Saturday, April 29, 2006

Finity

This is snipped from a comment made to one of my previous posts:

"A hospital emergency room sent my mother [she was not fat, quite thin and petit] home with a broken arm (in two sharp pieces) with no more than bandages and a sling. It took over a week to get an appointment with a real doctor in his office. As soon as he saw the xrays he had her in surgery as quickly as possible."

This is not the last time you will hear of such a thing. I decry it. Yes, hospital emergency rooms are overcrowded and the nurses, technicians, and doctors who work these probably often feel that they are merely pushing a boulder up a hill only to have it roll back down again after all that vain effort made to get it to the summit.

But there is no excuse sometimes.

They first arrived at the emergency room with a complaint of shoulder pain and a feeling of "whooshing" in the chest. Labwork, chest X-ray, and EKG showed nothing unusual, so they were sent home.

A week later the pain had worsened and radiated into the abdomen. A CAT scan showed an enormous aortic aneurysm that extended from the aortic root all the way down below the kidneys. The original aortic lumen was actually smaller than the secondary along some stretches, and the secondary had calcified somewhat. One of the kidneys was fed blood supply not solely by the original aortic lumen but by the aneurysm lumen also.

A vascular surgeon of national reputation was called immediately to Gore-Tex the aorta from the root over the arch and down. Coronary and carotid arteries were re-attached through the new Gore-Tex. The operation, which must have been spectacular, took eight hours. After being on a pump all that time the patient went into Torsades and had to be shocked once or twice; irritable cardiac muscle and all that. A second-degree heart block later came and went.

After that things went as well as could be expected. The patient was relatively young and had no prior health issues or history to cause worry. The chest tube came out, the pleural rub dissipated spontaneously. The new aortic valve sounded wonderful, and the patient was walking laps in the hallways. A supportive family was very gracious and helpful to both the patient and the staff.

Prior to the operation the patient was your typical walking time bomb and they could have dropped dead any moment if the aneurysm had ruptured.

I would not want to have been the ER doctor that sent the patient home the first time they presented, but I suppose they had nothing really to go on.

2 comments:

DisappearingJohn said...

That's the kind of story that scares the crap out of me as a new ER nurse.

So many of the veterans are so quick to call "drug seeker" (and so often right), yet I always worry if we'll be wrong once, with a fatal result.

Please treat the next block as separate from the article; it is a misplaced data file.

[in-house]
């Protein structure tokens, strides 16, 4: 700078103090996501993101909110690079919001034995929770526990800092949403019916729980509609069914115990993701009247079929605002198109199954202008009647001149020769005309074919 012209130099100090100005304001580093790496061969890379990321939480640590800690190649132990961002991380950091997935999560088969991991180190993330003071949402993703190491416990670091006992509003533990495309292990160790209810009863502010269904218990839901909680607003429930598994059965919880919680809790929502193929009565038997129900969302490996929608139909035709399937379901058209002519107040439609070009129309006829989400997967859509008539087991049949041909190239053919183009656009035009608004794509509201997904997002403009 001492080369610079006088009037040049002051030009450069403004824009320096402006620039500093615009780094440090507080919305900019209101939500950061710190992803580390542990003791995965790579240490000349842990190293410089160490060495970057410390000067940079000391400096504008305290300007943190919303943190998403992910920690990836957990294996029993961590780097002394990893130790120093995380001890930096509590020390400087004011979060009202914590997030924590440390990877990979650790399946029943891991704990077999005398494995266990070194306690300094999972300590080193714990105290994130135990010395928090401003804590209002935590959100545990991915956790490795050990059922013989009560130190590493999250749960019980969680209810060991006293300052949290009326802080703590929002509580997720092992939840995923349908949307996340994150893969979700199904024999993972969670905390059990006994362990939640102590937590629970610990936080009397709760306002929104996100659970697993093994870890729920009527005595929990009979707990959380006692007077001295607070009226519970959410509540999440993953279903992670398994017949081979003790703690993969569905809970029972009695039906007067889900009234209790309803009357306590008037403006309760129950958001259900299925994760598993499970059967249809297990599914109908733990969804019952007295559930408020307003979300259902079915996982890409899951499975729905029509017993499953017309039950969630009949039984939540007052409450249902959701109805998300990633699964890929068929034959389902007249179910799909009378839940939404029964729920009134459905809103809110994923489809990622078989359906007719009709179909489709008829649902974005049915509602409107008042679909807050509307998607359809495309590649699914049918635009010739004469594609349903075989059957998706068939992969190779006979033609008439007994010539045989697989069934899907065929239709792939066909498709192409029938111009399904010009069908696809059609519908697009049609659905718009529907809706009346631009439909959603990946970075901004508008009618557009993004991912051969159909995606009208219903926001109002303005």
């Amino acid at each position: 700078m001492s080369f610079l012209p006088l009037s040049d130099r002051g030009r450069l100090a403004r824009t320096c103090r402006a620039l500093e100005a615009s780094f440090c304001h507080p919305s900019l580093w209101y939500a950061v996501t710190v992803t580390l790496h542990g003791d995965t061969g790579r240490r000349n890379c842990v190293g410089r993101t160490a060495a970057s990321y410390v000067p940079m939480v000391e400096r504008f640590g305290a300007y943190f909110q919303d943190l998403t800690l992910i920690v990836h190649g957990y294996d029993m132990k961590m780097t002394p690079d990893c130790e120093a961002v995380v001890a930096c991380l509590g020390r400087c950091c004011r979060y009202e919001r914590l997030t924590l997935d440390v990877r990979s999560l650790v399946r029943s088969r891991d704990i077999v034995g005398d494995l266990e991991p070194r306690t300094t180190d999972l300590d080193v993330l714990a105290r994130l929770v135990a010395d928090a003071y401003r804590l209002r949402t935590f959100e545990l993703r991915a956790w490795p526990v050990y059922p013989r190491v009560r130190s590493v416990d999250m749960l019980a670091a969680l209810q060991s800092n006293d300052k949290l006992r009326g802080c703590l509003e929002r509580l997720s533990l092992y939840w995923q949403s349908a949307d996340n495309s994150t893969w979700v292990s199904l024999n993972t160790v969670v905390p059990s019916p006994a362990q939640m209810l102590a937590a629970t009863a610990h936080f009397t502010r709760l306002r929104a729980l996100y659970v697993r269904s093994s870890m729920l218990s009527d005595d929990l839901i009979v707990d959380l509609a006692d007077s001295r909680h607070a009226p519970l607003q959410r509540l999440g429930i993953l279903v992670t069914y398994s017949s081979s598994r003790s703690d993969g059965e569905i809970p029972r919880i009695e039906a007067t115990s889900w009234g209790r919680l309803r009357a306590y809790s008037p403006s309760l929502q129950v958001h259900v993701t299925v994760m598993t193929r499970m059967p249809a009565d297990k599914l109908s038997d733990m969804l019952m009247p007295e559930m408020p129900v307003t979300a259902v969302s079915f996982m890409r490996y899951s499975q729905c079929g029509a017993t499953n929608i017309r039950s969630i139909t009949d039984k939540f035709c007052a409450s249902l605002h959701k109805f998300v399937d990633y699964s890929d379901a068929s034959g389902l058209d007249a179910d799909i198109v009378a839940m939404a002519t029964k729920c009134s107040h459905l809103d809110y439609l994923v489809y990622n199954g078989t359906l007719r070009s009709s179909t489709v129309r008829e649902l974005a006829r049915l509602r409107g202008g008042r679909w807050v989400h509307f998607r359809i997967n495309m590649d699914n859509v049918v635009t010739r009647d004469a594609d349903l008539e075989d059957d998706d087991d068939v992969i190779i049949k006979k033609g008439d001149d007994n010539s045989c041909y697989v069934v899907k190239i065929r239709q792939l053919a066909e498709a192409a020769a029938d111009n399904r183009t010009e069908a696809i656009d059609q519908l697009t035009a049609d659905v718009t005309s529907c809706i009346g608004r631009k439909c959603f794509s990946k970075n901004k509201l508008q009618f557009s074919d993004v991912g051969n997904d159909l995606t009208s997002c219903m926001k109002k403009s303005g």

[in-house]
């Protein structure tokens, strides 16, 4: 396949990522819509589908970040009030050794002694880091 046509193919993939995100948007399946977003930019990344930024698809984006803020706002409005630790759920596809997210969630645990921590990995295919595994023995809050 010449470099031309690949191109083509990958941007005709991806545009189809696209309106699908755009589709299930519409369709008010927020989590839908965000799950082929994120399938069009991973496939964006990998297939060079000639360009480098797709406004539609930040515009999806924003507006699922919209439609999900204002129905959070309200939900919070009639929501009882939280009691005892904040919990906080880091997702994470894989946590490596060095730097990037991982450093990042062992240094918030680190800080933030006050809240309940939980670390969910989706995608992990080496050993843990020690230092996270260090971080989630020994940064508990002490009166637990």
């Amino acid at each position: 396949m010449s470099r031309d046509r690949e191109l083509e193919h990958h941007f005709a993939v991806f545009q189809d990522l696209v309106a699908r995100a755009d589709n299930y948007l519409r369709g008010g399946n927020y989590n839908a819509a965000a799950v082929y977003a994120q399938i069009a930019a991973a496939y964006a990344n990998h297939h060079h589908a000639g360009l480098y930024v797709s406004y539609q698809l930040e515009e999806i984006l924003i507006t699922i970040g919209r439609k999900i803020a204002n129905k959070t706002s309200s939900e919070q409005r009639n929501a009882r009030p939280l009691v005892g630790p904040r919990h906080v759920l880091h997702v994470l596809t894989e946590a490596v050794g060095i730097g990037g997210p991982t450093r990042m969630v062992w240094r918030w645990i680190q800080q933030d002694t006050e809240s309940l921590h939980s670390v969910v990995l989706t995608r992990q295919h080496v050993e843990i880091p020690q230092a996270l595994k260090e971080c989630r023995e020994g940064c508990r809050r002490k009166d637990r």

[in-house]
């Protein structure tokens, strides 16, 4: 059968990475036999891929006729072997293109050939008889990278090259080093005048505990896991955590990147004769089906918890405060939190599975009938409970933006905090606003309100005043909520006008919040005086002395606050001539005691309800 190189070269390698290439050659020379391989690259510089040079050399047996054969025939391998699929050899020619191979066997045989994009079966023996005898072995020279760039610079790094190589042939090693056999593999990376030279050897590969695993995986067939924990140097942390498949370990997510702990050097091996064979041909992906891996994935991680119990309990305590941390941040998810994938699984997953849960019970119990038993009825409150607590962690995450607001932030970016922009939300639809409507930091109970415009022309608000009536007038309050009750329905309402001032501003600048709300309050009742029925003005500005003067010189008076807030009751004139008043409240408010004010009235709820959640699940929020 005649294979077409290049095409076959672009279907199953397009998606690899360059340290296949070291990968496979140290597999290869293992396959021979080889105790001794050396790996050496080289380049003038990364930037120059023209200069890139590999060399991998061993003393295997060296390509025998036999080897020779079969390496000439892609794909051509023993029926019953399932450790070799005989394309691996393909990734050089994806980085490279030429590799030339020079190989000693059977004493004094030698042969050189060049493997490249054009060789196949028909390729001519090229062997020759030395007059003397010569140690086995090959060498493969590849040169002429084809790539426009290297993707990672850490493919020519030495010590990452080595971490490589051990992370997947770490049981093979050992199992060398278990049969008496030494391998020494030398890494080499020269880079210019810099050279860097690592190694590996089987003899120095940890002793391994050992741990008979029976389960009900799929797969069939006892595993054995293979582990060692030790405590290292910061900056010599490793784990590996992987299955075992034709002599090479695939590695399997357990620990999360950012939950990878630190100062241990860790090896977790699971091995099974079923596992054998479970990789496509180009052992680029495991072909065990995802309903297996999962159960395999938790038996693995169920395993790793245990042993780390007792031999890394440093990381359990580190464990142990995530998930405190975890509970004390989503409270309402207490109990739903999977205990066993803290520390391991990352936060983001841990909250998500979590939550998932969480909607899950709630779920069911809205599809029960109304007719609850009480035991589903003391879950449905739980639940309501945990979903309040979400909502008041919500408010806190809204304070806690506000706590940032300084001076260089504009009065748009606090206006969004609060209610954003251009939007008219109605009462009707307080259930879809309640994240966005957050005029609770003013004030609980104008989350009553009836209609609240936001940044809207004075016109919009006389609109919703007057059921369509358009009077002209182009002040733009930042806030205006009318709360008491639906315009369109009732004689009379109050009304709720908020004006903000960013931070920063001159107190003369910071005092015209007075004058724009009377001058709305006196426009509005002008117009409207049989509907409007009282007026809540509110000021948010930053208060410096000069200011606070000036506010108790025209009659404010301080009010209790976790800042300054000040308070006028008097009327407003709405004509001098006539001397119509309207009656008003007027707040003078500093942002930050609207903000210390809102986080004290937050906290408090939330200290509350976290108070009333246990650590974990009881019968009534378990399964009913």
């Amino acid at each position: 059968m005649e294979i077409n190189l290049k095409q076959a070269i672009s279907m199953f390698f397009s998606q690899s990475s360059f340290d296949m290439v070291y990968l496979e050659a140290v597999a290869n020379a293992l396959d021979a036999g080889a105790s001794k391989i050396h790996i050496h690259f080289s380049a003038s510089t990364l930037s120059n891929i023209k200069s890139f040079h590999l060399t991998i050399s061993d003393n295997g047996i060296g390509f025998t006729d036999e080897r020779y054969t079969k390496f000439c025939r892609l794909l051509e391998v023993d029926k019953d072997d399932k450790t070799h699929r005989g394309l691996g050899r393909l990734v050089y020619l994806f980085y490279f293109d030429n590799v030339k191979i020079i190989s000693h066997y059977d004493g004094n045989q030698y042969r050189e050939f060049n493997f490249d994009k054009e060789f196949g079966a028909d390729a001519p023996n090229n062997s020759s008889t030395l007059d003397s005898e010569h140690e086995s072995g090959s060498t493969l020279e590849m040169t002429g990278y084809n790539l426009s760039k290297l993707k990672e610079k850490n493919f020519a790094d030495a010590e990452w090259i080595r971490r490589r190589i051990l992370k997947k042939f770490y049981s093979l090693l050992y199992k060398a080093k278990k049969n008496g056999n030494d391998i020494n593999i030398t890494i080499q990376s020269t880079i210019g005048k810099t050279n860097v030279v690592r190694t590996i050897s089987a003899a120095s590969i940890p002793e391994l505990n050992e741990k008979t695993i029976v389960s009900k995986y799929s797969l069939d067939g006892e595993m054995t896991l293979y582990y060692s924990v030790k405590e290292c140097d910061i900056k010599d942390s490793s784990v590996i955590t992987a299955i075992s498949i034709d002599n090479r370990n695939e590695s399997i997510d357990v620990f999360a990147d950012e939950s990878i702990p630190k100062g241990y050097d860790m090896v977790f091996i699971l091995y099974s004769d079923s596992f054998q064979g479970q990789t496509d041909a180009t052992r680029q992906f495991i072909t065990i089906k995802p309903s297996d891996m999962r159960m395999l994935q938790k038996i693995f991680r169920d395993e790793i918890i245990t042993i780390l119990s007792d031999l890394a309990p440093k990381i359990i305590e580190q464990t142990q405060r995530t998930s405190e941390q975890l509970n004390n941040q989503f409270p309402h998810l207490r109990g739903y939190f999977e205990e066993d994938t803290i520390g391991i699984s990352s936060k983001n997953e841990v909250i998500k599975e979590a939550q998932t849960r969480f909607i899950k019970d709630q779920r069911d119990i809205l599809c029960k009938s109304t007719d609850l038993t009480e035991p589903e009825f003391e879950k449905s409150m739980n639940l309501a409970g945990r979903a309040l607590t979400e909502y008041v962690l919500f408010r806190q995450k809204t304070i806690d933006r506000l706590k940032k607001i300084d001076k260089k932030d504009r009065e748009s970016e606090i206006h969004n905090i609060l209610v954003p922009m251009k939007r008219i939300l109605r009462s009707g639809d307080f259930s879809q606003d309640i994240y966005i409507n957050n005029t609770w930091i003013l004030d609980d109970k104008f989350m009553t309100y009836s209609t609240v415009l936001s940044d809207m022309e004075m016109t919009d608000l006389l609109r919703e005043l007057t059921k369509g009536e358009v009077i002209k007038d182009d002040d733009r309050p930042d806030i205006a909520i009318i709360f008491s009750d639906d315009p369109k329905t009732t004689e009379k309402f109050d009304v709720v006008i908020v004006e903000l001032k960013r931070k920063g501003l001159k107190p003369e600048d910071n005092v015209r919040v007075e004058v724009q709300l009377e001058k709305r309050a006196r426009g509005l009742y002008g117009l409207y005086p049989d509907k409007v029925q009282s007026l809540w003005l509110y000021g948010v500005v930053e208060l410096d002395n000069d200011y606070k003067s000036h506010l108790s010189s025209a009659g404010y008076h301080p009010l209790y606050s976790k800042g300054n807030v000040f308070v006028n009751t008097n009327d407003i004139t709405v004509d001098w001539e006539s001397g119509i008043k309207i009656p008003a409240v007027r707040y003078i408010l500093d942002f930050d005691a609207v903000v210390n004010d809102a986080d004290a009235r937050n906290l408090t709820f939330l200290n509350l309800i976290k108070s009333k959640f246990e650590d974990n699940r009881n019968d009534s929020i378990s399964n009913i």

Sounds a lot like the John Ritter story, although from what I've read (not much) they probably couldn't have saved him if he was disecting when he walked into the ER...

Hasn't stopped his family from suing, though...

Eli Blake said...

It's a tough job being an ER doctor. And they can make the right call 999 times, and then the thousandth time they call it wrong and end up getting sued.

Last year my daughter had a urinary infection. She saw the ER doctor and he gave her a prescription for an antibiotic. Then she got worse, and it turned out that the strain she had was resistant to the antibiotic. True, I wish they'd done a better job with their labs, and true, my other daughter has also been misdiagnosed in the ER (one time they said she had flu and it turned out to be strep throat.) But I don't blame the doctors for this kind of stuff-- unless its really gross incompetence (like what you are describing) I tend to give the docs the benefit of the doubt.

In fact, during my wife's recent surgery there were at least two things that went wrong-- first, she was in for four and a half hours (7:30-11:55), but the doctors never came to see me and after six hours(1:30), I went to the desk and they told me that the surgery was over more than an hour earlier and she was in the recovery room. I learned what was done by reading the report (which was conveniently next to her in the recovery room) and neither of us spoke to a doctor until 3:30 that afternoon when one of the doctors came to her room.

Then, last week when she had her staples out via her doctor here, he told her he'd hardly ever seen such a poor job of stapling-- she had staples even more than an inch away from where the wound was. Probably an intern (we were told that there was one present) did it or something. I'm sure this contributed to why my wife was in as much pain as she has been in for the past couple of weeks.

So, I'm not thrilled, but I understand that doctors have a tough job so we aren't all bent out of shape about it either.